(Better yet, if you've made your meal plan with Yummly, we'll make a shopping list for you! From the meal planner, you can update your shopping list with a click to include all of the ingredients in your chosen recipes, and forget worries about leaving the list at home — as long as you have the app on your phone, your list will come with you wherever you go.)
3). Enjoy the Shopping
Determine what day of the week you want to do your grocery shopping — if possible, choose a time when you’re not tired and grumpy, but can be thoughtful and open to inspiration. When you’re in the store, take time to smell the strawberries! And the tomatoes, and the mint… Have a chat with a friendly clerk about ingredients. If going to the grocery store is a drag and you resent being there, try rewarding yourself like a small child: Get yourself a nice piece of chocolate for making the trip or a bunch of pretty flowers for your kitchen table. You earned it.
Kitchen Note: When you begin planning meals, you may have to invest in some staples at the grocery store to get your pantry set up (a bottle of olive oil, some spices); Your grocery bill may spike at first, but it will drop dramatically in the months to come. Stick with it! The payoff is coming, for your wallet and your health.
4). Finally: Make It Nice. You Deserve It.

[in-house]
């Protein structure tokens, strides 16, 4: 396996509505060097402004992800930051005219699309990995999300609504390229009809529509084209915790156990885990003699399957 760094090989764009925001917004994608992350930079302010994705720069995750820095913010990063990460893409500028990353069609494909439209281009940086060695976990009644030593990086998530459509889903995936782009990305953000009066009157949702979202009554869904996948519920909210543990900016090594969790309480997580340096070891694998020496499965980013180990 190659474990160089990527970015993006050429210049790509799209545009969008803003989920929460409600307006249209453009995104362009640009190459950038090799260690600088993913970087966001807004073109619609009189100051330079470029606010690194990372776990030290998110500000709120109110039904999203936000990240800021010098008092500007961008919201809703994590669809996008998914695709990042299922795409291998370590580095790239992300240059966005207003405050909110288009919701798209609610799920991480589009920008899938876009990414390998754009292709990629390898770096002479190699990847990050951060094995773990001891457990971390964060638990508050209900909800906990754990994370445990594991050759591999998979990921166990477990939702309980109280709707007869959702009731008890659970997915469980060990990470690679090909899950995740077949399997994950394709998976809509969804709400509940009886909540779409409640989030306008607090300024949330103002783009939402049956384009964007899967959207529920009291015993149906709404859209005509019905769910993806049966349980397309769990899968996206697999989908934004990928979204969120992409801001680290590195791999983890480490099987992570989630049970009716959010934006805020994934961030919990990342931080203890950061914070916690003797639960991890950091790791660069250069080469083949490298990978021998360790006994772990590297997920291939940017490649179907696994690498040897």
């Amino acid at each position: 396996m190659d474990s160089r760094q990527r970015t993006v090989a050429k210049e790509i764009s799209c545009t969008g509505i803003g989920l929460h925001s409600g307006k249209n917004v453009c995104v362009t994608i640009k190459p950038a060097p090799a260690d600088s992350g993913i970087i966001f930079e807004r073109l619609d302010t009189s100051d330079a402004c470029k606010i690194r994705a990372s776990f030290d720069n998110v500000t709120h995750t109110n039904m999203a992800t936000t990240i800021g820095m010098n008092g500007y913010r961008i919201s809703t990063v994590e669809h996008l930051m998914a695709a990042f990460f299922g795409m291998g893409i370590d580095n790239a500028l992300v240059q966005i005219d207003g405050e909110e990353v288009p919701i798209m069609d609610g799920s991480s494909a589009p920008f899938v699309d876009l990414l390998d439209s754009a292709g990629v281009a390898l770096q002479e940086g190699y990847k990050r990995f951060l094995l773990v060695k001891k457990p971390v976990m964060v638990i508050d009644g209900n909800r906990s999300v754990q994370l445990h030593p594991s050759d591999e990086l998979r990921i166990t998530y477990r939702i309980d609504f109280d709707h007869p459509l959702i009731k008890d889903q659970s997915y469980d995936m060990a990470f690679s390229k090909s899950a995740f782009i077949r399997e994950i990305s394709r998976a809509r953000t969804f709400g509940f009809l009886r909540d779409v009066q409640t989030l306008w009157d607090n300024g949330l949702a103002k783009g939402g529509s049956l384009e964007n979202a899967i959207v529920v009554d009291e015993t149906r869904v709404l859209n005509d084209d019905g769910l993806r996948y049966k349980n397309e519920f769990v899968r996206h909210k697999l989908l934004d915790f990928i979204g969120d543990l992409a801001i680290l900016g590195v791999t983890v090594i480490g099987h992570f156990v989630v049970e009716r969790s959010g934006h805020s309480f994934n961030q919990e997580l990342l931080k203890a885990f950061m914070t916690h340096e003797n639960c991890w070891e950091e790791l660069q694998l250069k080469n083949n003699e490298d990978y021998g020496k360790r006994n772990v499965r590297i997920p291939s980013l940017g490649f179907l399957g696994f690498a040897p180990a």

When it’s time to start cooking, put on music that lifts you up. Sip a glass of wine or sparkling water with a squeeze of lime while you sauté. Serve the food on your prettiest plate, especially if you’re dining solo. If you’re having dinner with a show on, take a second to savor your first bite before you hit play. And if it comes out looking great, snap a photo and post it (and tag us in it!). A little food brag is fun, but ultimately a delicious meal is its own reward.
And remember: Life happens. The best-laid plans sometimes get turned upside down, and it’s OK if there are some hiccups along the way. As Julia Child, the goddess of cooking imperfectly, once said: "The only real stumbling block is fear of failure. In cooking, you've got to have a what-the-hell attitude." If you try some meal planning and do it totally imperfectly, you’ll still eat well, save time and money, and end up tossing fewer wilting vegetables into the garbage can. Bon appétit!
Ready to get started? Take a look at these quick and easy meal ideas on Yummly and add a few new recipes to your plan. Let us know how it goes ... and happy cooking!